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In NYS the winner according to my palate and many who share my apples is, hands down, Esopus Spitzenberg. Not because it has the best flavor- to my palate no apple could ever achieve that distinction with so many to choose from and the natural craving for some variety. It is the combination of great flavor, versatility as being both good for eating and in the kitchen, reasonably good storage, exceptional beauty, and most of all, very reliable cropping.

My favorite sweet heirloom is Newtown Pippin. However it tends not to crop consistently on the vigorous rootstocks I like to use, or at least takes about 15 years to settle down into true productivity. I’m still trying to sort that one out. Meanwhile, Jonaprince, a very red Jonagold sport that ripens a bit earlier, is a bit denser and higher brix than other JGs, is my favorite productive sweet. It crops most every year and stores quite well. Adds sweetness to any recipe while holding decent texture after being cooked.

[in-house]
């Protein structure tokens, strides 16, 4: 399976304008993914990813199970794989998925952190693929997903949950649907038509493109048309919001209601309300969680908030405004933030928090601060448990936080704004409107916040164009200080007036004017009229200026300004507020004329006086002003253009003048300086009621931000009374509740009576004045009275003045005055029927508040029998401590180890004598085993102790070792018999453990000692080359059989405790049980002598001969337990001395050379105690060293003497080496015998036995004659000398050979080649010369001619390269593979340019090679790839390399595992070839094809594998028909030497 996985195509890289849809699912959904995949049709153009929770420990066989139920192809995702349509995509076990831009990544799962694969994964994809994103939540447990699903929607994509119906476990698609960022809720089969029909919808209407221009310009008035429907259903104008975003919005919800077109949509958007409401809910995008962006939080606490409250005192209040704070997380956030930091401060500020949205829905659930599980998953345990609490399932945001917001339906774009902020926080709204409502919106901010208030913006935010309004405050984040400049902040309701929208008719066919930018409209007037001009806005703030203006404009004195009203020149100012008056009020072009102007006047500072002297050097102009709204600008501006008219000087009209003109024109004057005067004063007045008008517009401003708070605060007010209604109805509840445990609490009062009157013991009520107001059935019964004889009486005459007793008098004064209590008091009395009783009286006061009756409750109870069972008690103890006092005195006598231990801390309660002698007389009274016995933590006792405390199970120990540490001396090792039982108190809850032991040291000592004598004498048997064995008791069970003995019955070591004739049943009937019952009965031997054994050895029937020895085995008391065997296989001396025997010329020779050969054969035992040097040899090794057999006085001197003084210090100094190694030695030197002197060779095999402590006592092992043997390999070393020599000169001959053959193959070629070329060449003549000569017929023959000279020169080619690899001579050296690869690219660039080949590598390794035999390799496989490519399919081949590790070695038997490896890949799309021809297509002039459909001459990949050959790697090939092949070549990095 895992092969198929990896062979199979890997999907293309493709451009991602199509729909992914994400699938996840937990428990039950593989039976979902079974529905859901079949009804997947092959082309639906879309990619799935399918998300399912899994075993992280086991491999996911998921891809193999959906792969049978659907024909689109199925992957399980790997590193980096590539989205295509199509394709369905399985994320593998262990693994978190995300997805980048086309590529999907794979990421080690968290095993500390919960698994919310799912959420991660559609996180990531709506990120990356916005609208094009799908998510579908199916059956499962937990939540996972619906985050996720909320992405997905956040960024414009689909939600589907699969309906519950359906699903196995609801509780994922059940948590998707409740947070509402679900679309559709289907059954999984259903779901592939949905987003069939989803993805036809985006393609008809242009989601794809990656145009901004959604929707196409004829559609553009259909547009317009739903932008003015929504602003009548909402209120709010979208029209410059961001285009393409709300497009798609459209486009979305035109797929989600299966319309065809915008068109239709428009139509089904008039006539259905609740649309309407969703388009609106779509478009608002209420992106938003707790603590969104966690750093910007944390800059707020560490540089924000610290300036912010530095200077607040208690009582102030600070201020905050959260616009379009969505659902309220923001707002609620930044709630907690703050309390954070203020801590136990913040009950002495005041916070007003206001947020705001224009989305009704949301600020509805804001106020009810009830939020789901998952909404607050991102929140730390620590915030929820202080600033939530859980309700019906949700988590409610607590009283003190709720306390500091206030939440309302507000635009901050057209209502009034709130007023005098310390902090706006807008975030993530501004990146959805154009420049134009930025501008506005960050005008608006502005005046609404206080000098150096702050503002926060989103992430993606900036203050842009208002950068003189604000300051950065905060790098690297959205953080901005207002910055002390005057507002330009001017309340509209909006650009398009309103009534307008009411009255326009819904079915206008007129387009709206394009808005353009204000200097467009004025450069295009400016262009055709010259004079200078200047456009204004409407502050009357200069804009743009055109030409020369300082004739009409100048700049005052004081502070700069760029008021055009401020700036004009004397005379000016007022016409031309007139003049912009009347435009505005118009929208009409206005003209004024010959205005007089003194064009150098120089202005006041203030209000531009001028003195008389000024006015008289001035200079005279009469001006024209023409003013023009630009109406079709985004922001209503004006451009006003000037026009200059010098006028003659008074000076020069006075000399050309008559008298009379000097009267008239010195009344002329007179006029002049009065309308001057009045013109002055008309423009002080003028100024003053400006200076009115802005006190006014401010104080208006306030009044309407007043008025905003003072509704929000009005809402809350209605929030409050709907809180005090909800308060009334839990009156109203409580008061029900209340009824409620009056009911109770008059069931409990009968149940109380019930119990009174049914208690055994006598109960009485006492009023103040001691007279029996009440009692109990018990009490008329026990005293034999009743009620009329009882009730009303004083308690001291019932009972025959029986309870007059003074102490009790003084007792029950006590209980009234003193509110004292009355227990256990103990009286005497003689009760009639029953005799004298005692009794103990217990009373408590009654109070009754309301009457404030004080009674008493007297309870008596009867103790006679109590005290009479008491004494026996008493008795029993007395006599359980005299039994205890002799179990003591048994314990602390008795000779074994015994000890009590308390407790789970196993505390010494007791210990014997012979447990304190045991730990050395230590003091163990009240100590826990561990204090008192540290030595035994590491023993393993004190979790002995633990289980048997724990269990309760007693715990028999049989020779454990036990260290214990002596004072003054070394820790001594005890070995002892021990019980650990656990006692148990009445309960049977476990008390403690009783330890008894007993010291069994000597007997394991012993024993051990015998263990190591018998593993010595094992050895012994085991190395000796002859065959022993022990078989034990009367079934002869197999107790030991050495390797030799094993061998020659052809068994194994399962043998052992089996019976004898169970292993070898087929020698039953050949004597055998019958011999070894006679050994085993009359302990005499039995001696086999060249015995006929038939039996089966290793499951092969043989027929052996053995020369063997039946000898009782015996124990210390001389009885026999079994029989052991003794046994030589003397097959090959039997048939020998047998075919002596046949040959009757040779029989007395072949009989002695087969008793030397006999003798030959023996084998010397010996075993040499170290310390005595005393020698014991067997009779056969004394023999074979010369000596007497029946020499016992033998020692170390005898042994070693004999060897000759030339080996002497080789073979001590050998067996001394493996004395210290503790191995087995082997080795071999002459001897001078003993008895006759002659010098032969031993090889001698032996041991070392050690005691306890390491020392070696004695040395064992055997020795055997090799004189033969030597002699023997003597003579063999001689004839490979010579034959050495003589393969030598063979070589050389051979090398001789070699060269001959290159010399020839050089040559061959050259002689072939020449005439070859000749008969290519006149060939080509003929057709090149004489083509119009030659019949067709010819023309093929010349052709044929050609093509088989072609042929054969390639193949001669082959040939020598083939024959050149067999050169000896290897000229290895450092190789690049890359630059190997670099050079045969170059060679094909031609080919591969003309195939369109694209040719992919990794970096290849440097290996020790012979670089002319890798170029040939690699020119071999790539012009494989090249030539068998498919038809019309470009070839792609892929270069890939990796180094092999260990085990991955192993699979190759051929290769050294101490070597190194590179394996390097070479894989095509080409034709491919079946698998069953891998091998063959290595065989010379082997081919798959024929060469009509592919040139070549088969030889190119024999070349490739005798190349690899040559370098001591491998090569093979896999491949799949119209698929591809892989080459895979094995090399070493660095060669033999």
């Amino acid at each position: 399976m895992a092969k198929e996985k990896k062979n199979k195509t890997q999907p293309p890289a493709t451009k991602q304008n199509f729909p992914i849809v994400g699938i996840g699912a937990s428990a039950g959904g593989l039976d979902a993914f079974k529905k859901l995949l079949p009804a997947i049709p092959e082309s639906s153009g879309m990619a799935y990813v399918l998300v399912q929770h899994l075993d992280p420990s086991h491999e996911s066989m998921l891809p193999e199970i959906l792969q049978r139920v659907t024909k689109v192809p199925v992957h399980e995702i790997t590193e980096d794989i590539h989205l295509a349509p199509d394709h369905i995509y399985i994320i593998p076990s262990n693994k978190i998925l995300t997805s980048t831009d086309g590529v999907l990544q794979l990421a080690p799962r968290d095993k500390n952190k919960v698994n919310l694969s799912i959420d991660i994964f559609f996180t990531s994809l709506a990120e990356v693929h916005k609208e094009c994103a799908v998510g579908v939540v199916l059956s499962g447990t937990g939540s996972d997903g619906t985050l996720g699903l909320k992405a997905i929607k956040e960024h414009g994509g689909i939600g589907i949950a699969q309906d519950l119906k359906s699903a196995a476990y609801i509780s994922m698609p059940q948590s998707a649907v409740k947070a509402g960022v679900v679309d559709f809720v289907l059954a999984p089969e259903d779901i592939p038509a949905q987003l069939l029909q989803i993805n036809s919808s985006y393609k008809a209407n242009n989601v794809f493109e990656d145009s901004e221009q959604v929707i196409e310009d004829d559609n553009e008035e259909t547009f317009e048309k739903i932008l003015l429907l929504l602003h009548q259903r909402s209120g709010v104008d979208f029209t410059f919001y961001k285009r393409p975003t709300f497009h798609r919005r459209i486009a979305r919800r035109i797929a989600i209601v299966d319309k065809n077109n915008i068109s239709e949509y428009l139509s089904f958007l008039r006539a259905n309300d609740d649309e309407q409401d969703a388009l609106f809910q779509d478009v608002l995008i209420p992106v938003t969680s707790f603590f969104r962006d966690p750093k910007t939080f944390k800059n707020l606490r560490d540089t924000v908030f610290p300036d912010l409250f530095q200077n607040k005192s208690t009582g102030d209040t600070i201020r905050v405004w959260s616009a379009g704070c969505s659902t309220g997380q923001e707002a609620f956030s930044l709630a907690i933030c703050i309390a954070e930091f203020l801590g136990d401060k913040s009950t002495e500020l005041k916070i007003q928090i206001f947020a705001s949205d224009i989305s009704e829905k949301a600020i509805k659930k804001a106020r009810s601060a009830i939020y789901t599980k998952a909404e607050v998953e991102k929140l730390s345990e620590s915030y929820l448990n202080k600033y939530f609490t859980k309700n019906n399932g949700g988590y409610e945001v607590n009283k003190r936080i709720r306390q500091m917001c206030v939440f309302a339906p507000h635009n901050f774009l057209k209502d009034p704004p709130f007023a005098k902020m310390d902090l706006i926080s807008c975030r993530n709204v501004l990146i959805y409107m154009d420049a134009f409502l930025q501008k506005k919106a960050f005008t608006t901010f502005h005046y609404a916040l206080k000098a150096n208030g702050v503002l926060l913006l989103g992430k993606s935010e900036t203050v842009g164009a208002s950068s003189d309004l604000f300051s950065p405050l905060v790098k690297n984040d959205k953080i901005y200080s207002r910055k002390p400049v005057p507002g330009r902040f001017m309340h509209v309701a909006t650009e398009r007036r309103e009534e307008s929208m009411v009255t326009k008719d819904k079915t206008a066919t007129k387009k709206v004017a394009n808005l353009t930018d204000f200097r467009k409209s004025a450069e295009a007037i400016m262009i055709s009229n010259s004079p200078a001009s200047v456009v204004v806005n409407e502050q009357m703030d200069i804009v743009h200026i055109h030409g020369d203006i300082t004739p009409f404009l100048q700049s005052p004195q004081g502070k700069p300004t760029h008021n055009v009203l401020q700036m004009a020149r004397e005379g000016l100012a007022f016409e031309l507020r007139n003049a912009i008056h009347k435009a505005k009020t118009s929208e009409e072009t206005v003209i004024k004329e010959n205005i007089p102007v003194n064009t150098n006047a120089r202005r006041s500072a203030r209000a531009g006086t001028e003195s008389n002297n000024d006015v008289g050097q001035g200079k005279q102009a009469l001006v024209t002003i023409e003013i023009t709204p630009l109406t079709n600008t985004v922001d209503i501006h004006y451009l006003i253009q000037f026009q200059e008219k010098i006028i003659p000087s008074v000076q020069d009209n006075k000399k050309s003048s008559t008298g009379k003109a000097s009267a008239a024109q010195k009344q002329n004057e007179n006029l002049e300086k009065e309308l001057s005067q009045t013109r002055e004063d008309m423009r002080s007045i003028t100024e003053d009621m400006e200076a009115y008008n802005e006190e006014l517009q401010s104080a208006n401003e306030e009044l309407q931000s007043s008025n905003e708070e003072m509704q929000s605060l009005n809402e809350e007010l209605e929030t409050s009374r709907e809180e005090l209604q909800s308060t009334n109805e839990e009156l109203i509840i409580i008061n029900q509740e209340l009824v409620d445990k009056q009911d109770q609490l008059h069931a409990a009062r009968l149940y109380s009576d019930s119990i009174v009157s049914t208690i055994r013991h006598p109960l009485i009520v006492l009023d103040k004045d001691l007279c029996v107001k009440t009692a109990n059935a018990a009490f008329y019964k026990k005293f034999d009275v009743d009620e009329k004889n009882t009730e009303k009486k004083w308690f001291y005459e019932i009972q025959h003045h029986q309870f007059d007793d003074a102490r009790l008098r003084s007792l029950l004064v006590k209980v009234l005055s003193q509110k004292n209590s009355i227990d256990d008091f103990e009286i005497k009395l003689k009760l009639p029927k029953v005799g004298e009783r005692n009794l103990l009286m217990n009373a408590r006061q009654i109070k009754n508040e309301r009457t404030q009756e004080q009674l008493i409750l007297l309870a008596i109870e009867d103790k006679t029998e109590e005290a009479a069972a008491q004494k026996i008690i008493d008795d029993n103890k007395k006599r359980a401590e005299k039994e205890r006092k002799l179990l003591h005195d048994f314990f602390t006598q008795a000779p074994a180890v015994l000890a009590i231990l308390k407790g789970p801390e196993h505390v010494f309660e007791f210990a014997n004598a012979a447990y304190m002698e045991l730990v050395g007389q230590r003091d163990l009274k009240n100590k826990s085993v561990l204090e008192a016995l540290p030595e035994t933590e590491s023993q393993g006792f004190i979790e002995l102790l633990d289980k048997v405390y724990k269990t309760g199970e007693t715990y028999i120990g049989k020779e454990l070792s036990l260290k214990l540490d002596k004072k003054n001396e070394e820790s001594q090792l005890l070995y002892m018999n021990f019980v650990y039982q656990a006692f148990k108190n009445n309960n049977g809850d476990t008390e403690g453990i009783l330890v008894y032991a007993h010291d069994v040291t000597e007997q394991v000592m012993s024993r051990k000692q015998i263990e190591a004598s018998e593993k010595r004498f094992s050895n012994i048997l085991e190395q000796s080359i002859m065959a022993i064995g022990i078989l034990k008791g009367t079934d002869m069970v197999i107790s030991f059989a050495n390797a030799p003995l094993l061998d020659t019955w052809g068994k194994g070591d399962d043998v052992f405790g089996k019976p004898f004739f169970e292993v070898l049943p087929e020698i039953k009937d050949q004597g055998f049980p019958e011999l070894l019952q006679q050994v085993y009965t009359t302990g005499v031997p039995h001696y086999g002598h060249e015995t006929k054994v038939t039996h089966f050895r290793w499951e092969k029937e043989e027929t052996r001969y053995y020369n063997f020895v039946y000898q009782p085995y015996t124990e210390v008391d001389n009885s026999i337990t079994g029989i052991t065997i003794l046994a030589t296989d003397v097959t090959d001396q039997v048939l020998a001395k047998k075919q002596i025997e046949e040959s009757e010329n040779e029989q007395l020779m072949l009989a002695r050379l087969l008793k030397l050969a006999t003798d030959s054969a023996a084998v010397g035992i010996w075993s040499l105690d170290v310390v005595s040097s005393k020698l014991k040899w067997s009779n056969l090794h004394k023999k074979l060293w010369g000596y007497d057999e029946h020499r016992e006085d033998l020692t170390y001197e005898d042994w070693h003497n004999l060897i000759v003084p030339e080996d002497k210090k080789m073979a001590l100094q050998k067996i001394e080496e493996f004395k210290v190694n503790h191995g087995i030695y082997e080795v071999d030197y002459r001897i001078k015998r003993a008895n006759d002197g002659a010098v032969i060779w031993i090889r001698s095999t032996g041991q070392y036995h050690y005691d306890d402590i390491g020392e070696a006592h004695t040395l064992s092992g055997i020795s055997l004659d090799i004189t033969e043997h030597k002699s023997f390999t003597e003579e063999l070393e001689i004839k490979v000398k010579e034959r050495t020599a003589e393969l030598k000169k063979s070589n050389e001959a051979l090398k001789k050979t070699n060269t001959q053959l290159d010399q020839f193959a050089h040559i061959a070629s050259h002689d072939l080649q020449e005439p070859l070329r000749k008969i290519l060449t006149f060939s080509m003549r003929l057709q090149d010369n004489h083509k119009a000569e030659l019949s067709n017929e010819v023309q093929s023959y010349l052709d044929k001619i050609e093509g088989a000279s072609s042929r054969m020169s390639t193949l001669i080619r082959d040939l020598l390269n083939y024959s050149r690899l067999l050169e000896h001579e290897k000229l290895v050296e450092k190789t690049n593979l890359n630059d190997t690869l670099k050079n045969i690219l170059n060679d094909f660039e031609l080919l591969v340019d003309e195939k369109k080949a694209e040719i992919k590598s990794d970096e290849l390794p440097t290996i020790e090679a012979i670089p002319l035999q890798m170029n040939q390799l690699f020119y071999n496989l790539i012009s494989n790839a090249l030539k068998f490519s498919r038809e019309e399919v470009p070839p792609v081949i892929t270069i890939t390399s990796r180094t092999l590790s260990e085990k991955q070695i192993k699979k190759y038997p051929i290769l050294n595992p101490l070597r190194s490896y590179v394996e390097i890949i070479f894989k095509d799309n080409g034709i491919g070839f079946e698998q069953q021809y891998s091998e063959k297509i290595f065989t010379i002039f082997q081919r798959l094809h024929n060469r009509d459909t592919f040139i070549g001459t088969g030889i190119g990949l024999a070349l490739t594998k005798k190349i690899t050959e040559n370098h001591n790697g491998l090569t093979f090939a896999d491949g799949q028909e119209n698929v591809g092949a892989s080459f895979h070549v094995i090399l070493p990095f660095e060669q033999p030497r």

As I’ve often said, Goldrush is still my staple main crop apple although its quality depends on the season and it does not always achieve greatness for me. I’m hoping that an early version of Pink Lady joins it in the function of late winter and spring apples out of my fridge. When we have an early spring and late fall hard frost Pink Lady can be excellent here. Like Goldrush, it holds its texture into spring in common refrigeration.

All I really need is about 5 excellent apple varieties to keep my palate interested.


MikeC: Twenty Ounce was very good: texture was fairly crisp until about 26 days after picking, harder & more breaking than Macoun or Beacon here, infinitely better than Rome or Transparent on that score. It is reputed to bloom early-mid season. Mine (on Geneva 30) might bloom first time next year, if it is of typical precocity.

Hambone: You’ve got Shackleford started, too. Excellent. Keep us posted & I will do the same.